B1 Energy: a sustainable recycling plan

DO YOU EVER THINK ABOUT where your recycling goes after you place it in the bin?  Do you ever contemplate the ever-increasing mounds of trash in the landfills and wonder how it is affecting climate change? Well, John Armstrong, of Salida, thinks about these things all the time. He has been re-imagining a state-of-the-art recycling …

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What’s Your Carbon Footprint?

ARE YOU BIG FOOT THRASHING through the wilds or are you Tiny Tim tiptoeing through the tulips? Any number of carbon footprint scoring mechanisms can be found on the internet. With a simple search you will be inundated — government agencies, conservation groups and energy/utility companies offer calculators. Some are simple and some are complex. …

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National Forests Under Fire?

A NUMBER OF “wildfire risk reduction” projects are proposed or already underway across tens of millions of acres of national forests in the western U.S., including Pike and San Isabel and 3.5 million acres of the Front Range in Colorado.1 The 2021 Infrastructure bill allocated over $3 billion — with Colorado’s U.S. Sen. Michael Bennet, …

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Down on the Ground with the Troubled Trees

By George Sibley

The onset of the wildfire season puts our forests back on the front page, but the wildfires are really just a visible symptom of larger troubles among the trees – troubles that track those “natural disasters” right back to us humans and some naive cultural choices.

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From the Editor: A Tinderbox

By Mike Rosso

I just got off the phone with an old friend on the east coast. I told him about how dry it’s been here and he informed me about how much rain they’ve been getting. Apparently all of our June moisture found its way to New Jersey, leaving us high and dry – literally.

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Reviews: The Second Colorado Breeding Bird Atlas

Lynn E. Wickersham, Editor
Colorado Bird Atlas Partnership

Reviewed by Forrest Whitman

The second edition of the Colorado Breeding Bird Atlas is out and it is stunning. This is the bible for birders, but also a lovely book in and of itself. The illustrations by Radeaux are almost worth the price of the book. The effort by hundreds of volunteers to compile the atlas is impressive also. Lynn Wickersham and Catherine P. Ortega of Fort Lewis College deserve kudos as do Jason Beason and Tony Leukering of the Rocky Mountain Bird Observatory for managing this massive project. Each geographical block has been studied by an army of dedicated birders. The climate and water maps are well worth a ponder too.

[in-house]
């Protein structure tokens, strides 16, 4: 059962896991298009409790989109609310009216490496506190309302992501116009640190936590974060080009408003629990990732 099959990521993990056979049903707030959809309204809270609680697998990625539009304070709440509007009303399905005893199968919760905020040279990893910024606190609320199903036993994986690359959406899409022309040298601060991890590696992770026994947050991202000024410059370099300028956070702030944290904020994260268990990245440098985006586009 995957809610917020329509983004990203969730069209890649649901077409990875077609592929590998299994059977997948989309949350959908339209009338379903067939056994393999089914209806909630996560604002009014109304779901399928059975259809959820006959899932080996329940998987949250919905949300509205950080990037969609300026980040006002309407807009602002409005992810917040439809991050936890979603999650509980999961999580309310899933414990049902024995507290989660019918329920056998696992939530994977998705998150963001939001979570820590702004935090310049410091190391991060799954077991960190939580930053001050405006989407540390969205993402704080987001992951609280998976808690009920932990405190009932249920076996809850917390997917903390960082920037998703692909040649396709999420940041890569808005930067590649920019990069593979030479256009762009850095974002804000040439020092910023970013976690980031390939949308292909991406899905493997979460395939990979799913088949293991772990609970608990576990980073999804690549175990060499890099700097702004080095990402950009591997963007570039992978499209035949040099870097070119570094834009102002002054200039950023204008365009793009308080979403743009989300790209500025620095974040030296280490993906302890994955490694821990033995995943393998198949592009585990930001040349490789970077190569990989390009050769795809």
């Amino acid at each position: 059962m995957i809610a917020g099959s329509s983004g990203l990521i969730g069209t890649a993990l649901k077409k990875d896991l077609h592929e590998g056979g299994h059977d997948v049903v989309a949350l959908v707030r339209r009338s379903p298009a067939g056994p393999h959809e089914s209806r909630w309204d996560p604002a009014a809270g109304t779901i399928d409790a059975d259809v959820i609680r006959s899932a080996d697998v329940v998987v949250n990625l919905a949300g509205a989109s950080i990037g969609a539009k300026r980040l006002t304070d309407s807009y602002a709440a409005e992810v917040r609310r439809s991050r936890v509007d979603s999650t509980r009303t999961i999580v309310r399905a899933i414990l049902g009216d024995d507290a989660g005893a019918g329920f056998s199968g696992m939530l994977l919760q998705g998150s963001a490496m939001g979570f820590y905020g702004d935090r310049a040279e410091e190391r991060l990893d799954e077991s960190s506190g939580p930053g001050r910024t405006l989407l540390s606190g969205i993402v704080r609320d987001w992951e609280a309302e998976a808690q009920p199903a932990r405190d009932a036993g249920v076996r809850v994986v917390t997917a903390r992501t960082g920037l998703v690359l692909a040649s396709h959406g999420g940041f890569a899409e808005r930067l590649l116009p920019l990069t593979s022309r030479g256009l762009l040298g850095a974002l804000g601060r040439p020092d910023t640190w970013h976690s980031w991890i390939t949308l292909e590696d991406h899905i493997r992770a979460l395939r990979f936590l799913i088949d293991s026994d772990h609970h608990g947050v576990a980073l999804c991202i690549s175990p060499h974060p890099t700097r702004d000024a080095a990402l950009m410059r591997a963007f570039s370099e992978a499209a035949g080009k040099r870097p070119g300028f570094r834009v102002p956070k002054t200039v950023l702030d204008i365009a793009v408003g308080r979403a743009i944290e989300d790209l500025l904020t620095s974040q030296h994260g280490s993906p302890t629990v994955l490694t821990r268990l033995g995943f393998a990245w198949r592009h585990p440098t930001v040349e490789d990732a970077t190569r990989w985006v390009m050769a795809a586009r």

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Down on the Ground With George Sibley: Keeping America Great, One Ecosystem at a Time

By George Sibley

Over here on the west slope of Central Colorado, we continue to be concerned about the evidence indicating the probability of a changing climate, despite official assurances from above that there is no such thing, or if there is, it is nothing to be concerned about.

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A Warning from Venus

By Jim Costello

Beautiful Venus, striking and bright in the western evening sky, brought wonder and awe to human imaginations before the concept of a planet existed. Today, knowing what we do about Venus, those thoughts are stretched even further with critically important questions for Earth and life itself.

When Venus is close to Earth, passing on an inside lane around the sun, it is by far the brightest star-like object in the sky. Then she follows the setting sun, first getting farther from the sun as days pass, and then getting closer to the sun. Finally, Venus disappears for a few days only to reappear and lead the sun in the eastern morning sky.

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Climate Change in Central Colorado

By Tyler Grimes

With any article on climate change, it’s tempting to try to grab the reader’s attention with horrifying statistics or stories of natural disasters or the severity of drought, but this is an issue where facts speak loudest:

• The global temperature has increased by 1.4 degrees Celsius over the last century. (EPA)

• 2000 to 2010 was the warmest decade on record. (EPA)

• August was the 342nd consecutive month with above average global temperatures. (climate.gov)

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A Farmer far Afield – Climate Report

John Mattingly
In 2008, George Mason University conducted a thorough, fine-grained survey of U.S. citizens to learn how much people actually knew about climate change. One of the more curious findings was that, when asked whom they believed to be the most reliable source of information about climate change, 66% of those responding gave the name of a television weather person. Al Gore barely got more votes than those who said there was no one they trusted on the topic.

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Colorado’s Water in a Climate of Change

by Joe Stone

Colorado’s temperatures will rise over 4°F by the year 2050. Mountain snowpack will melt earlier, and stream flows in the Colorado River Basin will diminish by five to 20 percent. These numbers, highlighted in October, 2008 at the Governor’s Conference on Managing Drought and Climate Risk, are documented in a report titled Climate Change in Colorado. Published by Western Water Assessment,* the report identifies several issues that will challenge Colorado’s ability to meet water demands as temperatures increase.

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